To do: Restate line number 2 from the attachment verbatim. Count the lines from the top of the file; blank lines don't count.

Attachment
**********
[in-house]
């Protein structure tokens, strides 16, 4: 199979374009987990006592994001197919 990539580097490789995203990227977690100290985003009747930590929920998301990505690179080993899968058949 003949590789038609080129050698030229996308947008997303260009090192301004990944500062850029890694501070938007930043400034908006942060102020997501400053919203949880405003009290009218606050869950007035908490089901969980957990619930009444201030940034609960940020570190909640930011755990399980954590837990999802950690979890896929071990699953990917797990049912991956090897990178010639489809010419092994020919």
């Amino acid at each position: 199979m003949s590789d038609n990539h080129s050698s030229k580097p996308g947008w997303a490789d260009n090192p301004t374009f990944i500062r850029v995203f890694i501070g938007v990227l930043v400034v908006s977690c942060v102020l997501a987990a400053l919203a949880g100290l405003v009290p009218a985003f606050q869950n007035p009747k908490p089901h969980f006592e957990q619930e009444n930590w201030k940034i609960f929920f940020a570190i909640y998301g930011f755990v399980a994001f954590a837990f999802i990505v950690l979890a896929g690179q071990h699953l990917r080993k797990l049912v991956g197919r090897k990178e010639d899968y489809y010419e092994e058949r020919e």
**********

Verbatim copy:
């Protein structure tokens, strides 16, 4: 199979374009987990006592994001197919 990539580097490789995203990227977690100290985003009747930590929920998301990505690179080993899968058949 003949590789038609080129050698030229996308947008997303260009090192301004990944500062850029890694501070938007930043400034908006942060102020997501400053919203949880405003009290009218606050869950007035908490089901969980957990619930009444201030940034609960940020570190909640930011755990399980954590837990999802950690979890896929071990699953990917797990049912991956090897990178010639489809010419092994020919």